BY JOSEPH BALISE
Before Oliver Mtukudzi assumed household status in this country there was music from Zimbabwe.
The video footages – which have since gone viral showing Isaac kgosi’s arrest by plain clothes security agents at the Sir Seretse Khama International Airport tell less than half the story of what really went on to plan and ultimately execute the sting operation on a man who only a few months ago was the most feared in Botswana and at times also arguably the most powerful.
In a changing-for-the-worse Botswana that the founding fathers would hardly recognise, a prominent Mongwato businessman and politician with impeccable royal pedigree has placed the blame squarely at the feet of the biological son of one of those fathers – former president, Lieutenant General Ian Khama.
A brand new land-rights pressure group has laid claim to Moremi Game Reserve, a multi-billion tourist asset which was the first game reserve in Africa to be set up by Africans.
In my course of tracking Africa’s sometimes torturous navigation of this elusive creature called democracy, I often hear a yarn told to much amusement of what happened back in 1991 in Zambia.
Some in the Botswana Democratic Party felt that so soon in his new position and with his relationship with his predecessor, Ian Khama, having acquired industrial-grade toxicity, President Mokgweetsi Masisi should not have addressed a kgotla meeting in Serowe on October 10.
Three of Botswana’s leading commercial banks have been identified to answer allegations of failing to comply with the Financial Intelligence Act and may face a range of fines from P250 thousand to One million pula for each violation as well as compensatory orders for money transferred though their systems.
‘We in the Botswana Democratic Party, promise to indulge on demand, every desire, wish and whim of Lieutenant General Ian Khama within the territorial borders of the Republic of Botswana for as long as he lives and for as long as we can use his family name.
“Thank you for your kind introduction. I am the fifth president of Botswana since independence, and indeed a beneficiary of the ‘succession plan’ entrenched in the country’s Constitution. But come October 2019 when the nation goes to the general elections – I will be on my own as they say.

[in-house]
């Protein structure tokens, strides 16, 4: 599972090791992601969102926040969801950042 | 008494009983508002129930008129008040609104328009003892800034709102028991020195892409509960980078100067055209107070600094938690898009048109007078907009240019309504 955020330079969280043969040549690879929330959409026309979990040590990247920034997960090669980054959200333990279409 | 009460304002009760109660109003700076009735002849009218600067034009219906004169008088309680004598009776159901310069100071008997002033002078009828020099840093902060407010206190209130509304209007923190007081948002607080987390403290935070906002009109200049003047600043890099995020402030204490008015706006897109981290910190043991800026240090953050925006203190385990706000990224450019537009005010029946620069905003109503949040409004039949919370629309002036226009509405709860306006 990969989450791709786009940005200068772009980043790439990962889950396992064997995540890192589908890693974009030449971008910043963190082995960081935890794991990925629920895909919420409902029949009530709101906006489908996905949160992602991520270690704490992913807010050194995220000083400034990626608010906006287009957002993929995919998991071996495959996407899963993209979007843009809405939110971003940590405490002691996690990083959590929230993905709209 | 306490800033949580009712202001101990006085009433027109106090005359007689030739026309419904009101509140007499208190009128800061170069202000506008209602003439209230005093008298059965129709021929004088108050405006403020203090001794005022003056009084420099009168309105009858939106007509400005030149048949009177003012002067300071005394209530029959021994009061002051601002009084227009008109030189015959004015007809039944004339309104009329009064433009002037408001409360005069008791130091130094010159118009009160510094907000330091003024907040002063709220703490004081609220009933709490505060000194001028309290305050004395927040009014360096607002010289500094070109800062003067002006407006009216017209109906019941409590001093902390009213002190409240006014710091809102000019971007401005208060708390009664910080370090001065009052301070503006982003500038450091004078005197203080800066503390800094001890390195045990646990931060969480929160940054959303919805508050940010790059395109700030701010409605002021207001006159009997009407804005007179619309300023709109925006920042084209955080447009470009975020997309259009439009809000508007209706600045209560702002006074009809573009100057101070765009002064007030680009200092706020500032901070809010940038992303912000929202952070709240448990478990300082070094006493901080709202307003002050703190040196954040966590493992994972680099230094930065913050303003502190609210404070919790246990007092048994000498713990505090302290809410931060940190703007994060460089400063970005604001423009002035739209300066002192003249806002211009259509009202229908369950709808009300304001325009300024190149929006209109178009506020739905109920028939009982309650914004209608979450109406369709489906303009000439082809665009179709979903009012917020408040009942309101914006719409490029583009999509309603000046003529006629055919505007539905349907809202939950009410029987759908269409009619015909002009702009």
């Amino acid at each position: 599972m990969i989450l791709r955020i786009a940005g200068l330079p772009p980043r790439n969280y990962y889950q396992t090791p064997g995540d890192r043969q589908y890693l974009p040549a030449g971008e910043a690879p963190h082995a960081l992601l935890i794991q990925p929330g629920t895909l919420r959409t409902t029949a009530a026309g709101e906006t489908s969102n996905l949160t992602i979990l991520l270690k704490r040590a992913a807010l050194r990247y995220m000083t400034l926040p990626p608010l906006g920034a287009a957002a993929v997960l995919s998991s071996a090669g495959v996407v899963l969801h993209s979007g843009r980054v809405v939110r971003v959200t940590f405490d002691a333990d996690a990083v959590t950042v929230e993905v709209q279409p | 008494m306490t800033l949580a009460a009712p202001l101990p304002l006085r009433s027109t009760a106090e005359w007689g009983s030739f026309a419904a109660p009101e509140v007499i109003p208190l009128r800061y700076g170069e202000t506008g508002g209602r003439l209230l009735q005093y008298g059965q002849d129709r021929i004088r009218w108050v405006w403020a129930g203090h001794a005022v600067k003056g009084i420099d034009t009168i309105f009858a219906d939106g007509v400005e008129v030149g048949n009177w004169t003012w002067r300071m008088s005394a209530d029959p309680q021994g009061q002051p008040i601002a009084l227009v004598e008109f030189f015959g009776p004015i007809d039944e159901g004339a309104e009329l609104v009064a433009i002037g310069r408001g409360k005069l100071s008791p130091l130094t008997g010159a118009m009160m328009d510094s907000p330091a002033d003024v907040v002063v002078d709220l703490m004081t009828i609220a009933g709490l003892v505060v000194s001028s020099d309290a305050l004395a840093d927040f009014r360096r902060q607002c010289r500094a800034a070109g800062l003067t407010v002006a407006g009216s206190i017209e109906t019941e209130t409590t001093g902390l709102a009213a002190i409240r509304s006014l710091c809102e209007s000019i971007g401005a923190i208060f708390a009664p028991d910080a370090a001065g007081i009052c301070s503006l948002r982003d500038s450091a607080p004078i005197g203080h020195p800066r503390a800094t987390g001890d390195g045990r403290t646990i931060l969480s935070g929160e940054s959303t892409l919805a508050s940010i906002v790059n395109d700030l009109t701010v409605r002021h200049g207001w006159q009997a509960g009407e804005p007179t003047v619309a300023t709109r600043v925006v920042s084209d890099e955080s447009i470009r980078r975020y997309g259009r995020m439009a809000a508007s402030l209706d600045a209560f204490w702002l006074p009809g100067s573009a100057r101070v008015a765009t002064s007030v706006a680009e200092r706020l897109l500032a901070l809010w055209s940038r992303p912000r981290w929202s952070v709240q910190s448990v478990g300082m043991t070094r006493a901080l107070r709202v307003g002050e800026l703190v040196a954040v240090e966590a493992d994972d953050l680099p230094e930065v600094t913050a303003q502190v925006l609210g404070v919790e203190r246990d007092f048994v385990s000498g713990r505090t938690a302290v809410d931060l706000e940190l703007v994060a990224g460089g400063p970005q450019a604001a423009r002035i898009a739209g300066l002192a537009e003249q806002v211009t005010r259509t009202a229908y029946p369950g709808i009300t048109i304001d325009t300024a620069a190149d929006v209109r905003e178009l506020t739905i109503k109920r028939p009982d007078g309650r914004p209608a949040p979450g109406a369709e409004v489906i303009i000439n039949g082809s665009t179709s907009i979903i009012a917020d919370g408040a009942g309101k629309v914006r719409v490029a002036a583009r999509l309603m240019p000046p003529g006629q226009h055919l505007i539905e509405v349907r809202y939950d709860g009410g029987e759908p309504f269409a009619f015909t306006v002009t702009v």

America’s girl group Destiny’s child has nothing on President Mokgweetsi Masisi. Long after the group dropped off the pop charts and went their separate ways, Botswana’s president is still standing and singing about being a survivor who has weathered perfect storms.
A marquee law firm is staking its reputation on the authenticity of a startling claim that a Deputy Sheriff-issued document with all surface appearances of legitimacy was actually a work of forgery. The alleged forgery cost the former Director of National Museum and Art Gallery, Tjako Mpulubusi, a fortune in property that was auctioned in restitution.
It is instructive to listen to President Mokgweetsi Masisi explaining the apparent personality Volte face from Masisi the Vice President to Masisi the President.
BY JOSEPH BALISE
Political and social pundits are at wits end trying to unravel the current political puzzle engulfing Botswana’s major political players, especially leading political parties and their leaders.
President Masisi is in his element. He is dropping nuggets of wisdom about our democracy, waxing lyrical about Botswana and running us through the country’s political intrigues. We are not so much interviewing him as marveling at his beautiful mind roving from subject to subject. And then midway through a question he cuts in: “Mhh!
Some seven months after leaving office, former president Ian Khama still seems to have trouble waking up and smelling the early-morning Mosukujane tea harvested from Moshupa hills.
If you are poor and unlucky enough to have been caught with barely dried biltong from a stolen cow, chances are you will be appearing on Btv news within 24 hours with still unconsumed evidence spread out at your feet. If you were part of a gang, you will be lined up in a column and your humiliation shown from all camera angles.
President of the Umbrella for Democratic Change (UDC) Duma Boko has been the helmsman of the party for several years now, but a sizeable number of people are still searching and trying to figure out the ideology and doctrine that guides his haphazard decision-making on internal affairs.
By Arnold Letsholo
In Botswana Human-Wildlife Conflict (HWC) is growing to become a grave threat to the survival of many endangered species. This all emanates from the competition between rural communities and wild animals over natural resources.
Stephen Corry lives in London but can so accurately describe the Okavango Delta as if he lives in it.